2542. I am going to ask you to have in mind class A, not because it has anything to do with the case but as an aid to interpretation, and that is "Permitted development", "The provision on land of buildings, moveable structures, works, plant or machinery required temporarily in connection with and for the duration of operations being or to be carried out on, in, under or over that land or on land adjoining that land". It is the builder's hut. If you have a building site you can have a builder's hut. That is a crude short summary. That is not constrained as a concept. "Moveable structure" is not constrained by time. It is qualified, inevitably, by the duration of operations, so consistent with class A we have a concept of a moveable structure complementary to something, which is brought down into class B. Class B, the use, is for 28 days, so that is the use - use for events. The moveable structure is a complement to that, so the erection of a moveable structure before the 28 days we say is permitted and the taking down after 28 days is permitted. What I do say though, and it is right that I do say this, is that as a matter of fact and degree, if that process was too long, or if the presence of the structure as a "moveable" structure was too long, it would not come within the definition of "a moveable structure" as a matter of fact and degree and would not thereby complement the 28 days and would need planning permission. The committee can be comfortable here that with the confining to the seven days and the three days and the one day in the summer the erection of a moveable structure is complementary to the permitted development of 28 days for events use and therefore does not require planning permission.

 2543. If I am wrong, which I am not, of course the exercise is to confine the 28 days and the erection would have to be within the 28 days and the demolition within the 28 days. Again, though, there would be permitted development rights that would not require planning permission, which is something the decision-maker would be entitled to take into account. I concede, of course, that the 35 days is something that has to have the approbation of the planning system if it is going to be for that period. Let me make it plain: it would have been simple for the Promoters to say that 28 days is enough and sit on their hands and forget about planning. They have carefully gone into the exercise of 35 days which means they will have to go through the process of laying their case before the planning system and that limited period will be taken into account, the LIFA point about public encouragement will be taken into account, the visibility of what we cannot describe yet will be taken into account, and we have some ideas of height and scale. The noise implications will be taken into account. Accessibility and implications for Lincoln's Inn Fields, not least the revenue advantage, is potentially persuasive.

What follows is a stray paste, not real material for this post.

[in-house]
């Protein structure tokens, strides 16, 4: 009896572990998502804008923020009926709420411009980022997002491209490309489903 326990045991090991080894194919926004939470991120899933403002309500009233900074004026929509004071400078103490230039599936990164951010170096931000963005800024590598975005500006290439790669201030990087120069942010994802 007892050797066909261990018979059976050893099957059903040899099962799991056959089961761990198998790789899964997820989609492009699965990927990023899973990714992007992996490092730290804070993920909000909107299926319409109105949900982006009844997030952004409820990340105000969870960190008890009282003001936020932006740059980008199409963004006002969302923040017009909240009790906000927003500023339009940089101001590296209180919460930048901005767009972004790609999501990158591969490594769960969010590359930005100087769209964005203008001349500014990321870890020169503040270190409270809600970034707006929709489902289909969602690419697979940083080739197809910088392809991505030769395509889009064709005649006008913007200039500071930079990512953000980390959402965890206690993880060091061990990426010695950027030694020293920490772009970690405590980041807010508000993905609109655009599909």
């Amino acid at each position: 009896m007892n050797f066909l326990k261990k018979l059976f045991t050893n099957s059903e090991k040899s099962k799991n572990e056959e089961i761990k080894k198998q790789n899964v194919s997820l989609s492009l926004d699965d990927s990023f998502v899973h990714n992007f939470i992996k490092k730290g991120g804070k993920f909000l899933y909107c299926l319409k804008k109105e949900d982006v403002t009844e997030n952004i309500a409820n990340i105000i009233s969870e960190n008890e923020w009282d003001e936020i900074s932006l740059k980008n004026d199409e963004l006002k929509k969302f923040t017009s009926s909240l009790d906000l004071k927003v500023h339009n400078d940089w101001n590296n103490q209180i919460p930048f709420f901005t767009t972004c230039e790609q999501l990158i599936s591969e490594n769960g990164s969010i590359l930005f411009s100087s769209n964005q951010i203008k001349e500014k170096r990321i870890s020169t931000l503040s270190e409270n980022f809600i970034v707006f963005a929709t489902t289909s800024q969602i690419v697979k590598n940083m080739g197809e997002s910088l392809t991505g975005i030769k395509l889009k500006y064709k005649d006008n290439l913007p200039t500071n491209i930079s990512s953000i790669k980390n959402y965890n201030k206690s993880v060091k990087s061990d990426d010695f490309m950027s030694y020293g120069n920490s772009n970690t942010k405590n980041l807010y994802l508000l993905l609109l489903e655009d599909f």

2544. In the balance, I turn to another heading. The legal history with respect to the first 35 minutes of my learned friend's closing adds little weight to your decision. It is trite but, of course, the committee is here making law, not constrained by something that is some 112 years old or anything more recent. If it is right in 2006 to have these provisions to deal with Lincoln's Inn Fields, I need not labour that it is wholly appropriate for this House to take the course that we suggest.

 2545. May I say that we do not accept, of course, that you are persuaded in the narrowest sense by the 1894 Act. You have been told this afternoon that in some way you are to be persuaded by this extra document that was handed in just before closing. Let me emphasise a couple of points in it. On page 4 of my learned friend's ICM9 you were given a sideline passage, and this is a theme in other documents. This is all I take at this stage from this bundle, "It may be fairly contended that in view of the standing orders the recitals of the Preamble of a private Act should be treated by the courts as conclusive between the parties to the parliamentary bar being contained in the Bill as to the public utility of passing the Bill."